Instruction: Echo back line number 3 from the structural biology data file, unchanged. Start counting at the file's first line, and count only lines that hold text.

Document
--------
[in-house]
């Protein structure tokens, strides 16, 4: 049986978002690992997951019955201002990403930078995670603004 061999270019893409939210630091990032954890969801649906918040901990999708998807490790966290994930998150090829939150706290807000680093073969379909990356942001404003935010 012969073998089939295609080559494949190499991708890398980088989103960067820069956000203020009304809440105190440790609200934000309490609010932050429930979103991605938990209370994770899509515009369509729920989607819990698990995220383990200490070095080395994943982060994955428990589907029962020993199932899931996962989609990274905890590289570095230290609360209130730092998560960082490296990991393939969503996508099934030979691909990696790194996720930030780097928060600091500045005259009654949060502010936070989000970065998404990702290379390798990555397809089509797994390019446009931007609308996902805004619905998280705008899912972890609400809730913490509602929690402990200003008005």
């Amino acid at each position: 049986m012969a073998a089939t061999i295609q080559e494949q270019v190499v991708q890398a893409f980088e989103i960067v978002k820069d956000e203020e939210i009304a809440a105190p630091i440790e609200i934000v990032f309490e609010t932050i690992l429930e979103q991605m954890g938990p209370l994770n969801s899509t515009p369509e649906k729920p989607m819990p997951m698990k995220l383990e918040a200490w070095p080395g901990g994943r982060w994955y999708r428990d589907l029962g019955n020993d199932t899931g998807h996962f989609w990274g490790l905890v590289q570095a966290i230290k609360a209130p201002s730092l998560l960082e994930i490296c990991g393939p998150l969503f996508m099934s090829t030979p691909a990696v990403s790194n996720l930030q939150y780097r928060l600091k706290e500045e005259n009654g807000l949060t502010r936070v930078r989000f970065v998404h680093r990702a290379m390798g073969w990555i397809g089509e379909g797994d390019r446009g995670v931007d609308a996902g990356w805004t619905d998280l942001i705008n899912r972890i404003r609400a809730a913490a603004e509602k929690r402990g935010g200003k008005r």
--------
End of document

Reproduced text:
């Amino acid at each position: 049986m012969a073998a089939t061999i295609q080559e494949q270019v190499v991708q890398a893409f980088e989103i960067v978002k820069d956000e203020e939210i009304a809440a105190p630091i440790e609200i934000v990032f309490e609010t932050i690992l429930e979103q991605m954890g938990p209370l994770n969801s899509t515009p369509e649906k729920p989607m819990p997951m698990k995220l383990e918040a200490w070095p080395g901990g994943r982060w994955y999708r428990d589907l029962g019955n020993d199932t899931g998807h996962f989609w990274g490790l905890v590289q570095a966290i230290k609360a209130p201002s730092l998560l960082e994930i490296c990991g393939p998150l969503f996508m099934s090829t030979p691909a990696v990403s790194n996720l930030q939150y780097r928060l600091k706290e500045e005259n009654g807000l949060t502010r936070v930078r989000f970065v998404h680093r990702a290379m390798g073969w990555i397809g089509e379909g797994d390019r446009g995670v931007d609308a996902g990356w805004t619905d998280l942001i705008n899912r972890i404003r609400a809730a913490a603004e509602k929690r402990g935010g200003k008005r």